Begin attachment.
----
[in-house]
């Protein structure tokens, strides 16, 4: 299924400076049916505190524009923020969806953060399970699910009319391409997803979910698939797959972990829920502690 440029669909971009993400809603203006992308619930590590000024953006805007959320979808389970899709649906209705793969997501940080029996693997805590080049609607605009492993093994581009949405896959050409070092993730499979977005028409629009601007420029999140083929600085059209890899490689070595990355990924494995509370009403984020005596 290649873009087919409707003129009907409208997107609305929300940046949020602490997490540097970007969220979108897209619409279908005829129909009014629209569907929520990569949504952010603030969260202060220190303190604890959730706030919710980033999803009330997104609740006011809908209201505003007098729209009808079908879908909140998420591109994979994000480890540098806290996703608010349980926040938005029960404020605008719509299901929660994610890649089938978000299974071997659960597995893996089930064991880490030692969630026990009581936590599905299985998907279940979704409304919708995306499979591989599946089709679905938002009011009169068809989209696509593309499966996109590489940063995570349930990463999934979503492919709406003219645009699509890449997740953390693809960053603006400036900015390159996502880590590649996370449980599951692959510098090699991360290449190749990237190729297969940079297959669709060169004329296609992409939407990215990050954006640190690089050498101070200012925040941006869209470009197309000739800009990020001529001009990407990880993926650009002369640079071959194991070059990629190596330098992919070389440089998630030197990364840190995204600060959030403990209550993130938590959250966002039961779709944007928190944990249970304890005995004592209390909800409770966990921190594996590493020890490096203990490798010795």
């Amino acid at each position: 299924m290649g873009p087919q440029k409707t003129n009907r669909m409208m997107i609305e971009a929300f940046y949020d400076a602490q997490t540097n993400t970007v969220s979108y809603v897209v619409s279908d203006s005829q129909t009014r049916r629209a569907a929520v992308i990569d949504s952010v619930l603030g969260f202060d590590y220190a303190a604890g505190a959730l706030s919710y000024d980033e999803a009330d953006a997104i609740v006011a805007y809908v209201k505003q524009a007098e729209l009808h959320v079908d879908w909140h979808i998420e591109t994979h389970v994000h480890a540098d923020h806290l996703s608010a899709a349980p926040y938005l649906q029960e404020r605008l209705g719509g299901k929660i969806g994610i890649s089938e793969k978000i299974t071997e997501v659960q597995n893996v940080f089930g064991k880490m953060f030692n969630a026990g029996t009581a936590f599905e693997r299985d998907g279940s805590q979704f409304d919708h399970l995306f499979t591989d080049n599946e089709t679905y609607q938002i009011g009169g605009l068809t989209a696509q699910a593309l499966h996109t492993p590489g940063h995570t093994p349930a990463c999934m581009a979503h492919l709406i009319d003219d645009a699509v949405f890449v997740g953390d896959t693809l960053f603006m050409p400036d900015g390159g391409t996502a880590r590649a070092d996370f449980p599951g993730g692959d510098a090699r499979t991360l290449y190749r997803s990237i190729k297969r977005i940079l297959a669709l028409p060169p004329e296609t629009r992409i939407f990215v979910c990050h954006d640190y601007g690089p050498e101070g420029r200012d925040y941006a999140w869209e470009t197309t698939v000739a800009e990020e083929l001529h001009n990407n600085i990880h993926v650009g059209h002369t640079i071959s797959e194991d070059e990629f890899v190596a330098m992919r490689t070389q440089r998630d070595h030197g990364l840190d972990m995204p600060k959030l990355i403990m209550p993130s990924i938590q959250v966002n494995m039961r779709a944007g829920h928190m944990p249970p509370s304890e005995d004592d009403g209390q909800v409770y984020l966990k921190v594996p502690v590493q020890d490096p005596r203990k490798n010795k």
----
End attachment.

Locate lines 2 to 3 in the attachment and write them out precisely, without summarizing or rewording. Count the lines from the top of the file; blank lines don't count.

């Protein structure tokens, strides 16, 4: 299924400076049916505190524009923020969806953060399970699910009319391409997803979910698939797959972990829920502690 440029669909971009993400809603203006992308619930590590000024953006805007959320979808389970899709649906209705793969997501940080029996693997805590080049609607605009492993093994581009949405896959050409070092993730499979977005028409629009601007420029999140083929600085059209890899490689070595990355990924494995509370009403984020005596 290649873009087919409707003129009907409208997107609305929300940046949020602490997490540097970007969220979108897209619409279908005829129909009014629209569907929520990569949504952010603030969260202060220190303190604890959730706030919710980033999803009330997104609740006011809908209201505003007098729209009808079908879908909140998420591109994979994000480890540098806290996703608010349980926040938005029960404020605008719509299901929660994610890649089938978000299974071997659960597995893996089930064991880490030692969630026990009581936590599905299985998907279940979704409304919708995306499979591989599946089709679905938002009011009169068809989209696509593309499966996109590489940063995570349930990463999934979503492919709406003219645009699509890449997740953390693809960053603006400036900015390159996502880590590649996370449980599951692959510098090699991360290449190749990237190729297969940079297959669709060169004329296609992409939407990215990050954006640190690089050498101070200012925040941006869209470009197309000739800009990020001529001009990407990880993926650009002369640079071959194991070059990629190596330098992919070389440089998630030197990364840190995204600060959030403990209550993130938590959250966002039961779709944007928190944990249970304890005995004592209390909800409770966990921190594996590493020890490096203990490798010795």
């Amino acid at each position: 299924m290649g873009p087919q440029k409707t003129n009907r669909m409208m997107i609305e971009a929300f940046y949020d400076a602490q997490t540097n993400t970007v969220s979108y809603v897209v619409s279908d203006s005829q129909t009014r049916r629209a569907a929520v992308i990569d949504s952010v619930l603030g969260f202060d590590y220190a303190a604890g505190a959730l706030s919710y000024d980033e999803a009330d953006a997104i609740v006011a805007y809908v209201k505003q524009a007098e729209l009808h959320v079908d879908w909140h979808i998420e591109t994979h389970v994000h480890a540098d923020h806290l996703s608010a899709a349980p926040y938005l649906q029960e404020r605008l209705g719509g299901k929660i969806g994610i890649s089938e793969k978000i299974t071997e997501v659960q597995n893996v940080f089930g064991k880490m953060f030692n969630a026990g029996t009581a936590f599905e693997r299985d998907g279940s805590q979704f409304d919708h399970l995306f499979t591989d080049n599946e089709t679905y609607q938002i009011g009169g605009l068809t989209a696509q699910a593309l499966h996109t492993p590489g940063h995570t093994p349930a990463c999934m581009a979503h492919l709406i009319d003219d645009a699509v949405f890449v997740g953390d896959t693809l960053f603006m050409p400036d900015g390159g391409t996502a880590r590649a070092d996370f449980p599951g993730g692959d510098a090699r499979t991360l290449y190749r997803s990237i190729k297969r977005i940079l297959a669709l028409p060169p004329e296609t629009r992409i939407f990215v979910c990050h954006d640190y601007g690089p050498e101070g420029r200012d925040y941006a999140w869209e470009t197309t698939v000739a800009e990020e083929l001529h001009n990407n600085i990880h993926v650009g059209h002369t640079i071959s797959e194991d070059e990629f890899v190596a330098m992919r490689t070389q440089r998630d070595h030197g990364l840190d972990m995204p600060k959030l990355i403990m209550p993130s990924i938590q959250v966002n494995m039961r779709a944007g829920h928190m944990p249970p509370s304890e005995d004592d009403g209390q909800v409770y984020l966990k921190v594996p502690v590493q020890d490096p005596r203990k490798n010795k």